The proposed rule would permit states to make less frequent than monthly updates to the provider directory if the state offers a mobile-enabled, electronic directory.  In its justification for this change, the agency cites statistics about smartphone ownership and suggests that consumers can use their smartphones to gain access to provider directories.

Access to an up-to-date provider directory is of critical importance to cancer patients who need to identify a specialist with expertise to treat their kind of cancer. 

We have no objection to a movement toward access to mobile-enabled electronic directories.  However, we recommend that access to routinely updated provider directories be continued until the states can provide assurances about mobile access.  Those assurances would require proof that mobile-enabled access is available and that the vast majority of Medicaid recipients in fact have smartphones for such access.  We are expressing caution about this change because of the experience in some states with Medicaid work requirements where recipients are encountering great barriers to accomplishing online registration of their work.  This is occurring because Medicaid recipients do not in fact have online access, although in advance of implementation of the requirement it was suggested that they did have such access.  We caution against making a similar misstep in this situation, by assuming smartphone access and the ability to access mobile-enabled electronic directories, when in fact that capacity may not exist.  We urge that care be taken in transitioning toward mobile access to provider directories, a process that may take some time and that may end with continued access to regularly updated hard copy provider directories.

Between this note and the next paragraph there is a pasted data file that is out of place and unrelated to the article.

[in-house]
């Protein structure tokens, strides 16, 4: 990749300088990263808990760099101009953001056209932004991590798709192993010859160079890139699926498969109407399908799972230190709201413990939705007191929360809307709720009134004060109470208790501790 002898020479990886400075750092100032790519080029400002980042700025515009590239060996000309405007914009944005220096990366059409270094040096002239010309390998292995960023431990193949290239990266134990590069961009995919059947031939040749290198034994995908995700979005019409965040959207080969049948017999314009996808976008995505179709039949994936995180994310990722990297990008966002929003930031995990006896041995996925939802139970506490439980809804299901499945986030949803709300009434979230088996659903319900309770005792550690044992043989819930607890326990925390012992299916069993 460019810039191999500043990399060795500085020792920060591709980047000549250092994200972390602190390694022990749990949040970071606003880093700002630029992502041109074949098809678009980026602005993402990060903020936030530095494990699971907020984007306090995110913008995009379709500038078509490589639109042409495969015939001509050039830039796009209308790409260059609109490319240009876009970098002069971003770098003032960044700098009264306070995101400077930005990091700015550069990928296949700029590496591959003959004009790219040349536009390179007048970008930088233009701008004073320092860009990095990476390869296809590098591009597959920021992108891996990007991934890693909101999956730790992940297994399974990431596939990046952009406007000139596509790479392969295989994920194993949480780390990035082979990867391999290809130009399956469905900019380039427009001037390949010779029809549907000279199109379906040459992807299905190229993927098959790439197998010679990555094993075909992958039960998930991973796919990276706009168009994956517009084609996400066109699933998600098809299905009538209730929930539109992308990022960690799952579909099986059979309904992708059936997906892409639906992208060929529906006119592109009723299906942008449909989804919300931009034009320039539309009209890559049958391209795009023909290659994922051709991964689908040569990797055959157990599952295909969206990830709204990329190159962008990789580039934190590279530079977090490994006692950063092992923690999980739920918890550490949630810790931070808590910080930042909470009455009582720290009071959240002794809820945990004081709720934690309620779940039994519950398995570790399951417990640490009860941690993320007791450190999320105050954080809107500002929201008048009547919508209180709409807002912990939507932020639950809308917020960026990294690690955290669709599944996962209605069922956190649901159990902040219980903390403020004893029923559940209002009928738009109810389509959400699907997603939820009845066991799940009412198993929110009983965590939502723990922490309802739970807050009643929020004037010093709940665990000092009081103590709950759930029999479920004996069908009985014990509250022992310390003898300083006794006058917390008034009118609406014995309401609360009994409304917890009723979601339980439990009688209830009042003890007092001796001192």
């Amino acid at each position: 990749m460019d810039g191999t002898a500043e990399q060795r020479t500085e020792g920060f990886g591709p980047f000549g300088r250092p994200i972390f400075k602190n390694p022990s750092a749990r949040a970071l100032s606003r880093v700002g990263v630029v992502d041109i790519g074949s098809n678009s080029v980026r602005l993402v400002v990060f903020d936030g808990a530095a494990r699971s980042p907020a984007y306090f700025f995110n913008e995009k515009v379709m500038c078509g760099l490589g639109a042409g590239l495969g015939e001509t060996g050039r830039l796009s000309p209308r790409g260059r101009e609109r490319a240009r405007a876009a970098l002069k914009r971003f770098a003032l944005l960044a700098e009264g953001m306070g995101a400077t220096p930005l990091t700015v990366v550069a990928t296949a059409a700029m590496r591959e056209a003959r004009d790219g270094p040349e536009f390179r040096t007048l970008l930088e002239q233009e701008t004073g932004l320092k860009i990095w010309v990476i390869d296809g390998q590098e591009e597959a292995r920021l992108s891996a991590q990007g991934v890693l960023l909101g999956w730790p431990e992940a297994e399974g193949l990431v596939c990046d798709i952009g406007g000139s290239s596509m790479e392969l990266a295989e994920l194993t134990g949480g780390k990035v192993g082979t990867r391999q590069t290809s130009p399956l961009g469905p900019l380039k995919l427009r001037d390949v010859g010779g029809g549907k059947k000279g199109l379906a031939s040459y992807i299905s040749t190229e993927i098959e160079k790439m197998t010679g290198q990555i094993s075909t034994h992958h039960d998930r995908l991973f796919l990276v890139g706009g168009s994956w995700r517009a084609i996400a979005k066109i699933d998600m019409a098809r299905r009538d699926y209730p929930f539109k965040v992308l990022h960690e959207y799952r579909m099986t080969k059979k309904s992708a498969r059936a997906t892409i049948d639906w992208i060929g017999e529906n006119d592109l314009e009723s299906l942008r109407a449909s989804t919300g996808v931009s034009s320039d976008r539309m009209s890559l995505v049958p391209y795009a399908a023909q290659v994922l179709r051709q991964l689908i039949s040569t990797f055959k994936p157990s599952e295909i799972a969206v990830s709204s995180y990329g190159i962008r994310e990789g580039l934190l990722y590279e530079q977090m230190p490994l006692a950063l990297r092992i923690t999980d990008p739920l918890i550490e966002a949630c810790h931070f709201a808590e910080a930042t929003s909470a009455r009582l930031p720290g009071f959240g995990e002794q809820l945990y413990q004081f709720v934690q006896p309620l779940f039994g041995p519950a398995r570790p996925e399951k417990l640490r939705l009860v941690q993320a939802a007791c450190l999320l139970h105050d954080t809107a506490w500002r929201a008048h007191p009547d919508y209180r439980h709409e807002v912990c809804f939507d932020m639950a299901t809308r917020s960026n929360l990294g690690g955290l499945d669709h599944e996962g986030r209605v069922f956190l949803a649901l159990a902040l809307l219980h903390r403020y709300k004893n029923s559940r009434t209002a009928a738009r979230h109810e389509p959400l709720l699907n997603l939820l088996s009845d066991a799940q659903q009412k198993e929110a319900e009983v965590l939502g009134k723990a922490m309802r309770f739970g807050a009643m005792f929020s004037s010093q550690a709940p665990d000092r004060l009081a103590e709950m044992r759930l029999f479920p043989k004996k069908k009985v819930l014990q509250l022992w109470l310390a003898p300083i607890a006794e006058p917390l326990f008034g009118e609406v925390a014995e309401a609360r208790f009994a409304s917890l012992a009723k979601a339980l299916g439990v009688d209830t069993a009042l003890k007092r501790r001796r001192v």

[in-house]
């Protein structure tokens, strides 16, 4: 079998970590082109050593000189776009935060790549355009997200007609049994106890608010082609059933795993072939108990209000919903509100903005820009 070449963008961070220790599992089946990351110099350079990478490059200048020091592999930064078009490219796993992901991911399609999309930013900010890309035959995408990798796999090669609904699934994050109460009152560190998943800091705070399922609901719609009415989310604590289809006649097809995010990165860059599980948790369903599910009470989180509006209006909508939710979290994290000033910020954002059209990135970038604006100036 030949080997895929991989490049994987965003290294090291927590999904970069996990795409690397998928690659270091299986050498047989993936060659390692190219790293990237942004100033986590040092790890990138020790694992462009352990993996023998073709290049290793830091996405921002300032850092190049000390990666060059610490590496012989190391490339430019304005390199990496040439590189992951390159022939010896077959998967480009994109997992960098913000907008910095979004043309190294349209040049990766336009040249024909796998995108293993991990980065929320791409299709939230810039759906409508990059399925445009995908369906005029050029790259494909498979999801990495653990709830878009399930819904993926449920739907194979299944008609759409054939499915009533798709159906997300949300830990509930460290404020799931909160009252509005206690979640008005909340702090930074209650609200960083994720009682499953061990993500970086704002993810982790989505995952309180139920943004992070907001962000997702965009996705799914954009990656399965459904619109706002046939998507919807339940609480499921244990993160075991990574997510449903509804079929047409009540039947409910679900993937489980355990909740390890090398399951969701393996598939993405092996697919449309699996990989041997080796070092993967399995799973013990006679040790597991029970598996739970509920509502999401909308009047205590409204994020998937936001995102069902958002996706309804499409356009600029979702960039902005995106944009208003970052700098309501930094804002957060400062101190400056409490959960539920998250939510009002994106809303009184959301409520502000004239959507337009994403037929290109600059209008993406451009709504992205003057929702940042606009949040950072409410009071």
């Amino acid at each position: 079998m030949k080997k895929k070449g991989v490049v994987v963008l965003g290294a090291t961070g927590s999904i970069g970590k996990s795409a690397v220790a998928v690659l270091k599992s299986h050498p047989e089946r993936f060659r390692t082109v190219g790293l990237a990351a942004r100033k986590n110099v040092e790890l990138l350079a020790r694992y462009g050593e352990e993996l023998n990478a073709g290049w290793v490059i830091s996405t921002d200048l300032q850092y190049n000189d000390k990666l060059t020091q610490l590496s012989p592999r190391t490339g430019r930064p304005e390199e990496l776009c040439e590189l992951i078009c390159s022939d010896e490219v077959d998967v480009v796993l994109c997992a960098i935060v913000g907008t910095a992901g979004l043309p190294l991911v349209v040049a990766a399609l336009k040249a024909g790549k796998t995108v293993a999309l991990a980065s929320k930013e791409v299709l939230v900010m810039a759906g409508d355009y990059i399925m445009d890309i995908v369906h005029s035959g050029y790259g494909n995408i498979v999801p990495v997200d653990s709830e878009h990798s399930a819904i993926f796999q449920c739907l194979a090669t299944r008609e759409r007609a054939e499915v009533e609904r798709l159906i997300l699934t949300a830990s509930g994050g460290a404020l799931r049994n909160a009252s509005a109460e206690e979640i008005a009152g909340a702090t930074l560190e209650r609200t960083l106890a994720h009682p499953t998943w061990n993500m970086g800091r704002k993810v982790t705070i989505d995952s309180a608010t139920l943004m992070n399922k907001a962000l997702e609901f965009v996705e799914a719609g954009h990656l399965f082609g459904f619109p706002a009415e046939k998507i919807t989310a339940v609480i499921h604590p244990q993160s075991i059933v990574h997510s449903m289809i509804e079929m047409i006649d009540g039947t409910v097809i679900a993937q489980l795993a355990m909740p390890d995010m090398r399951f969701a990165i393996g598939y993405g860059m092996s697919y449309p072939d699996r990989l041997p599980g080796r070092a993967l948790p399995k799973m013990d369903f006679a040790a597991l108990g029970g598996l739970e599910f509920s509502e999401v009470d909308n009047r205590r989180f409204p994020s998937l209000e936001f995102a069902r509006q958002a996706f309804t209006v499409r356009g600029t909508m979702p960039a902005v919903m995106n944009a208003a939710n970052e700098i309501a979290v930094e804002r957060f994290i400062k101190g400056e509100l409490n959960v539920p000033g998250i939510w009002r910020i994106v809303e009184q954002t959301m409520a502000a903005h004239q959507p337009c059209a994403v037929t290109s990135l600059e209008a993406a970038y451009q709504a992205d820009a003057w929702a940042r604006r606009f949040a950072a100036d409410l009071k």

The proposed rule would also change the timeframe for notices to enrollees regarding the termination of a provider.  Currently, plans are required to provide notice of a provider’s termination within 15 days of the issuance or receipt of the termination notice.  The proposed rule would require that notice be given to enrollees the LATER of 30 calendar days prior to the effective date of the termination or 15 calendar days after receipt or issuance of the notice.  This change has the potential to create disruptions in care for people with cancer, who may find it difficult to identify a new provider with appropriate expertise for their disease in 30 days or less.   We urge that the current standard be retained. 

Standards for Appeals

The 2016 final rule requires that an oral appeal be followed by a written, signed appeal.  The proposed rule would eliminate the requirement that a written appeal be filed after an oral appeal.  The agency argues that this will reduce the burden on enrollees and on states and plans. 

Although we appreciate the effort to reduce burdens on enrollees, we do not support the elimination of the requirement for filing a written, signed appeal.  We urge that oral appeals be permitted to proceed before the written appeal is filed, but we also recommend that the written appeal requirement be retained.  The filing of the written appeal helps to ensure that data are available on appeals filed and processed, as well as data on the disposition of appeals.  Finally, data on appeals can provide insights about the operation of plans and patient access to care.

We appreciate the opportunity to comment.  We urge that, instead of finalizing the proposed rule, CMS leave the 2016 final rule in place until its effects are understood and only then make a decision about revising the rule’s standards. 


Cancer Leadership Council

Cancer Support Community
The Children's Cause for Cancer Advocacy
International Myeloma Foundation
Leukemia & Lymphoma Society
LUNGevity Foundation
Lymphoma Research Foundation
National Coalition for Cancer Survivorship
Ovarian Cancer Research Alliance
Prevent Cancer Foundation
Susan G. Komen